Osteoarthritis, sometimes referred to as degenerative joint disease, is the breakdown of cartilage in the joint and is a very common condition, especially as we age. It’s the result of wear and tear on our joints and can result in inflammation, stiffness and pain.

There are some factors that may increase the speed at which the joint develops osteoarthritis such as overuse, an injury to the joint, previous surgeries, obesity and other health issues. The cartilage in the joint breaks down through a combination of time and any one of these factors. The severity of the arthritis will determine how much intervention may be required to ease pain.

Treatment Options

Osteoarthritis is first treated with over-the-counter or prescription pain medications. Physical therapy can also be helpful to strengthen the weakened joint and improve range of motion. Short-term relief may also be found through cortisone shots for pain and/or gel injections that lubricate and increase the shock absorption of the joint.

When these conservative measures are no longer helpful, surgical intervention through a joint replacement may seem like your only option. However, advancements in regenerative therapies are providing a new hope for many patients struggling with arthritis pain and can delay or possibly even prevent the need for a joint replacement. These newer treatments use biologic elements such as your own adult stem cells and platelets to ease the pain. In many cases, they may regenerate lost cartilage and strengthen the joint.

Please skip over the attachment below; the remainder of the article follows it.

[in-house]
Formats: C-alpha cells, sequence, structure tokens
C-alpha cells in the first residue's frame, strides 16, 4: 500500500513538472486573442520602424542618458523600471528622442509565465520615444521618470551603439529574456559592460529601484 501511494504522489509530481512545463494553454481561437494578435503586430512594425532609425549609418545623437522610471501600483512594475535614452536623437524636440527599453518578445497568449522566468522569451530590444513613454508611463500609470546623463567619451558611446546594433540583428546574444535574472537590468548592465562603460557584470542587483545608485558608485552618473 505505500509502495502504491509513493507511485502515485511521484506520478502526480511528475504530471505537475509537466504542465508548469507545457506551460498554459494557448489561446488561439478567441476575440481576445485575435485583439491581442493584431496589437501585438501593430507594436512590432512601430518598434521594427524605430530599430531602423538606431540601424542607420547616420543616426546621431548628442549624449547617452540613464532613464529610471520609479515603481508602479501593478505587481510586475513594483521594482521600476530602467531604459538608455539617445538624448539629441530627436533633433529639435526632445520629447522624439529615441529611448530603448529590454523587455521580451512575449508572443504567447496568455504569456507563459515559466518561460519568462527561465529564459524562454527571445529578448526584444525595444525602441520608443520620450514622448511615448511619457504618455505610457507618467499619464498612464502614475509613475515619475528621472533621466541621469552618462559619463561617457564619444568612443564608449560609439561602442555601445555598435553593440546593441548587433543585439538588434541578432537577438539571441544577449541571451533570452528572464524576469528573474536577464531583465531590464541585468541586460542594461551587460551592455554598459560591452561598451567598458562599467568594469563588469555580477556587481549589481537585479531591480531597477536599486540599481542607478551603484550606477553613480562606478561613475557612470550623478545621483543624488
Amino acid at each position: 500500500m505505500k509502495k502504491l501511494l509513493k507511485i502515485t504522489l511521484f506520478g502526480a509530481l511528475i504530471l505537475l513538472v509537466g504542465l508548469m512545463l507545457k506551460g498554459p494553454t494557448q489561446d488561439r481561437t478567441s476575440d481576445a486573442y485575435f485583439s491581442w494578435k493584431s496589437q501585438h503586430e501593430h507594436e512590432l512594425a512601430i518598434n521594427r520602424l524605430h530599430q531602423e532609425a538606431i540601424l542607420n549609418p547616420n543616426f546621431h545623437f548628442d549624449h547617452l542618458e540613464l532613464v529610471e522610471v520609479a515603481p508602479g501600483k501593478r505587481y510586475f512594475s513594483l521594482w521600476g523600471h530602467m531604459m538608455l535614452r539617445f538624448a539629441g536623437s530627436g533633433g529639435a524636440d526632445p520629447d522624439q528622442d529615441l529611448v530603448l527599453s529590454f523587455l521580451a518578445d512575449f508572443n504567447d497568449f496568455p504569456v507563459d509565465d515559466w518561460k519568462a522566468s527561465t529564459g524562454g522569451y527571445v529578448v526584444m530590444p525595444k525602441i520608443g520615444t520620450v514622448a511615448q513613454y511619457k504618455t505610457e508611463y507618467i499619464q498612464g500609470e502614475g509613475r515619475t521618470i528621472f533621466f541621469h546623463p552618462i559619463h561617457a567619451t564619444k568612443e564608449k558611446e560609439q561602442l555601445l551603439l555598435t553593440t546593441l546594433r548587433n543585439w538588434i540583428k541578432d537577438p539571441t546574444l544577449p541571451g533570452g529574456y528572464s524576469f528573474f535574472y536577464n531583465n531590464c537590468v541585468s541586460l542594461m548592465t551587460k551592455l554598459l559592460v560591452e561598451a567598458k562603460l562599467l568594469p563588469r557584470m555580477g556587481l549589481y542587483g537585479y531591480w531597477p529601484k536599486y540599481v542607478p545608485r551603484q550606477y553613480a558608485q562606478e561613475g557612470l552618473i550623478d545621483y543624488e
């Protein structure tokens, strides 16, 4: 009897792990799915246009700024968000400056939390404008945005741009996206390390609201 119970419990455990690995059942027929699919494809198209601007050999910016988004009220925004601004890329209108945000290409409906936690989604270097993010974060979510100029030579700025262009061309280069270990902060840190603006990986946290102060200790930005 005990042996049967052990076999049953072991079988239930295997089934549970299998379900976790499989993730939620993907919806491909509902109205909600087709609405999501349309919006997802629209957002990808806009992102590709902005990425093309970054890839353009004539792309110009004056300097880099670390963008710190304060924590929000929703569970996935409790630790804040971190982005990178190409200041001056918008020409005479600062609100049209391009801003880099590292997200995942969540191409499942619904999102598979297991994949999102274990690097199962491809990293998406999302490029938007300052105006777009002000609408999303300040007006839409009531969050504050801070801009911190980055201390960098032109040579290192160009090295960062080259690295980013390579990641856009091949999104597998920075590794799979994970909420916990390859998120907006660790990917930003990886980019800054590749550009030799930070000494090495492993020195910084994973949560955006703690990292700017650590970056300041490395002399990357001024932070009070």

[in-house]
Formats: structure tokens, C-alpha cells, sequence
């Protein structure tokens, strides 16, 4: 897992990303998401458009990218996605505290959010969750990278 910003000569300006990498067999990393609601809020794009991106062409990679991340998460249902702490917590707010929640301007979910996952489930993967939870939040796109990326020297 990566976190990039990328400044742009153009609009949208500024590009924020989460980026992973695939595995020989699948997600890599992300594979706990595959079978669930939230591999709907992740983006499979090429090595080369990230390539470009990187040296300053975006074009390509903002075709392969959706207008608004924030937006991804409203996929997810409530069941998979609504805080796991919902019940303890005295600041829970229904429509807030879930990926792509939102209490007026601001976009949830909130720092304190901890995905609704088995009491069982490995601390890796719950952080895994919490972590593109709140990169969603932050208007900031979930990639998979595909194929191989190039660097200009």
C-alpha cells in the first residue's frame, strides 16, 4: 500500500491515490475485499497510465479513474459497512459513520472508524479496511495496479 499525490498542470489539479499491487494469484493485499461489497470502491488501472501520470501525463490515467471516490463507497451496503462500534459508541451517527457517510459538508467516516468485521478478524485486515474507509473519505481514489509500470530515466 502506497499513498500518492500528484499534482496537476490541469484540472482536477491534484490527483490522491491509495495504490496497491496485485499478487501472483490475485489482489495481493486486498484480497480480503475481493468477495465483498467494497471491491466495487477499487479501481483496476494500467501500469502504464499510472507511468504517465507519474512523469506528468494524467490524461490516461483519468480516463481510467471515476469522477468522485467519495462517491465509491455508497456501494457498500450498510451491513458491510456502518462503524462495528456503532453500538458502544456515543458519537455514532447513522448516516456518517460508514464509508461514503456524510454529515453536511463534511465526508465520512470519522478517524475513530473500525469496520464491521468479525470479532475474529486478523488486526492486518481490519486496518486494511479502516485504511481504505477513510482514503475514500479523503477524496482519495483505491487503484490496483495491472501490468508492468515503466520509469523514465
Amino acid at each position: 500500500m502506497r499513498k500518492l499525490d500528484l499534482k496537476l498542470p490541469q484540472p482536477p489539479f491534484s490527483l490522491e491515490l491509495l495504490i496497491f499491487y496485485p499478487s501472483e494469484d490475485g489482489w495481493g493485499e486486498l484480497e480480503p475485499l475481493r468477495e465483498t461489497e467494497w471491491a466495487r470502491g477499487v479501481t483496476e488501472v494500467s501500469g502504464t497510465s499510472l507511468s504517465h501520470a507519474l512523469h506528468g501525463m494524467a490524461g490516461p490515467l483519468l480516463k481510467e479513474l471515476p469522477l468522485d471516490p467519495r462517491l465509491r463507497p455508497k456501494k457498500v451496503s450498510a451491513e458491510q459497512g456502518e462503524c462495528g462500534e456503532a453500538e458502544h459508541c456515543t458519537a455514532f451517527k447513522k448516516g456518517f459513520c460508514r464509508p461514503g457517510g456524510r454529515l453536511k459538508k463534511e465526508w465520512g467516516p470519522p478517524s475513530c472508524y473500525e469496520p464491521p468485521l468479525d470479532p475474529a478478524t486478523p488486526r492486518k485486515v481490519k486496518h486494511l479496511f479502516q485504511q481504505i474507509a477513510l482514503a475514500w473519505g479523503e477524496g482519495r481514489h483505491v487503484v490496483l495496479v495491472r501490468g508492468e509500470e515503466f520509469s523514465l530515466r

Regenerative medicine procedures activate your body’s own stem cells to encourage healing and speed repair for bone, muscle, joint, soft tissue and nerve injuries. With this treatment, doctors can concentrate a sample of your stem cells taken from your bone marrow and fat tissue. We all carry these stem cells that act as the body’s “repairmen.” With arthritis, the body’s ability to heal may have diminished. When stem cells are concentrated and injected into a joint with arthritis, it can stimulate a new healing response that will ease the pain and may also stimulate the growth of new cartilage in that area.

Because joint replacements do not last forever, trying these more conservative biologic options first may give patients an opportunity to delay or completely avoid major surgery.

Have questions about musculoskeletal conditions such as arthritis, chronic pain, disorders and injuries? Send your questions to Orthopedic Specialist Melissa Tabor, DO.

Dr. Tabor is an orthopedic specialist and medical director of Regen Orthopedics. For more information or  to make an appointment call 844-786-2355.